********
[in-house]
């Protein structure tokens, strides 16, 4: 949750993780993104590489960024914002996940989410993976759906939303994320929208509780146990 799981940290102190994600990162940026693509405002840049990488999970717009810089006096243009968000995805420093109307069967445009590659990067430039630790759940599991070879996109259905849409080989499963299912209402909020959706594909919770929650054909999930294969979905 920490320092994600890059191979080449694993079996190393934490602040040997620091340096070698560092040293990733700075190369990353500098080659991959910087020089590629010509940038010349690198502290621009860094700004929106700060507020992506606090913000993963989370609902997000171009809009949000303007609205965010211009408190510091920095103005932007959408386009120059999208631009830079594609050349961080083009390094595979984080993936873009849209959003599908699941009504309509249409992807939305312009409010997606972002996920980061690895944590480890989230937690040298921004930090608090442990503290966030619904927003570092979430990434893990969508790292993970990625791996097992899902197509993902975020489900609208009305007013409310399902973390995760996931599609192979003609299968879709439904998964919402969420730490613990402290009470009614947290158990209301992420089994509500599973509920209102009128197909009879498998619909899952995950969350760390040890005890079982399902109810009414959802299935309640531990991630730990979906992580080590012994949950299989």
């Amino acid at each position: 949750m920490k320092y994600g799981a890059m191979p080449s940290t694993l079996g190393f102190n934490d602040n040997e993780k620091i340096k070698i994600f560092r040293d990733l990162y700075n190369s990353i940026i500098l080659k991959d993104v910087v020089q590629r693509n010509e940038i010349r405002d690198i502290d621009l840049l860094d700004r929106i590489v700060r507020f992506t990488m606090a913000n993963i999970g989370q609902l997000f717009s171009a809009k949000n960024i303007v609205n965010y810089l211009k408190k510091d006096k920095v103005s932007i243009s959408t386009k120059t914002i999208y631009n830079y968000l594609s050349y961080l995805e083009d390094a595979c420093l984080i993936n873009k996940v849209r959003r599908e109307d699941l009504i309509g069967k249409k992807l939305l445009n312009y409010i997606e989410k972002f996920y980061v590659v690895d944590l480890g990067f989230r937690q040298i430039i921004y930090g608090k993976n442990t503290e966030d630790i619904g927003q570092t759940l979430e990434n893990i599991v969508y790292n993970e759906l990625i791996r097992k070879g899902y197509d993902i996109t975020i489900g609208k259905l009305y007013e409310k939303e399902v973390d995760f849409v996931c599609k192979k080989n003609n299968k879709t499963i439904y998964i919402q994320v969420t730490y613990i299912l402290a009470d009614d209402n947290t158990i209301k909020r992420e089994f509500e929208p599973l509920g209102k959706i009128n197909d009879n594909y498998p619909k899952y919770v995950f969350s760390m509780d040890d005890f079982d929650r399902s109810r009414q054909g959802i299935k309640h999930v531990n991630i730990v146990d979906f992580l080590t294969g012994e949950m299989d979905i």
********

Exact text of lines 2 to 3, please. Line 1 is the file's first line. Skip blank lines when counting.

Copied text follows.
């Protein structure tokens, strides 16, 4: 949750993780993104590489960024914002996940989410993976759906939303994320929208509780146990 799981940290102190994600990162940026693509405002840049990488999970717009810089006096243009968000995805420093109307069967445009590659990067430039630790759940599991070879996109259905849409080989499963299912209402909020959706594909919770929650054909999930294969979905 920490320092994600890059191979080449694993079996190393934490602040040997620091340096070698560092040293990733700075190369990353500098080659991959910087020089590629010509940038010349690198502290621009860094700004929106700060507020992506606090913000993963989370609902997000171009809009949000303007609205965010211009408190510091920095103005932007959408386009120059999208631009830079594609050349961080083009390094595979984080993936873009849209959003599908699941009504309509249409992807939305312009409010997606972002996920980061690895944590480890989230937690040298921004930090608090442990503290966030619904927003570092979430990434893990969508790292993970990625791996097992899902197509993902975020489900609208009305007013409310399902973390995760996931599609192979003609299968879709439904998964919402969420730490613990402290009470009614947290158990209301992420089994509500599973509920209102009128197909009879498998619909899952995950969350760390040890005890079982399902109810009414959802299935309640531990991630730990979906992580080590012994949950299989």
């Amino acid at each position: 949750m920490k320092y994600g799981a890059m191979p080449s940290t694993l079996g190393f102190n934490d602040n040997e993780k620091i340096k070698i994600f560092r040293d990733l990162y700075n190369s990353i940026i500098l080659k991959d993104v910087v020089q590629r693509n010509e940038i010349r405002d690198i502290d621009l840049l860094d700004r929106i590489v700060r507020f992506t990488m606090a913000n993963i999970g989370q609902l997000f717009s171009a809009k949000n960024i303007v609205n965010y810089l211009k408190k510091d006096k920095v103005s932007i243009s959408t386009k120059t914002i999208y631009n830079y968000l594609s050349y961080l995805e083009d390094a595979c420093l984080i993936n873009k996940v849209r959003r599908e109307d699941l009504i309509g069967k249409k992807l939305l445009n312009y409010i997606e989410k972002f996920y980061v590659v690895d944590l480890g990067f989230r937690q040298i430039i921004y930090g608090k993976n442990t503290e966030d630790i619904g927003q570092t759940l979430e990434n893990i599991v969508y790292n993970e759906l990625i791996r097992k070879g899902y197509d993902i996109t975020i489900g609208k259905l009305y007013e409310k939303e399902v973390d995760f849409v996931c599609k192979k080989n003609n299968k879709t499963i439904y998964i919402q994320v969420t730490y613990i299912l402290a009470d009614d209402n947290t158990i209301k909020r992420e089994f509500e929208p599973l509920g209102k959706i009128n197909d009879n594909y498998p619909k899952y919770v995950f969350s760390m509780d040890d005890f079982d929650r399902s109810r009414q054909g959802i299935k309640h999930v531990n991630i730990v146990d979906f992580l080590t294969g012994e949950m299989d979905i």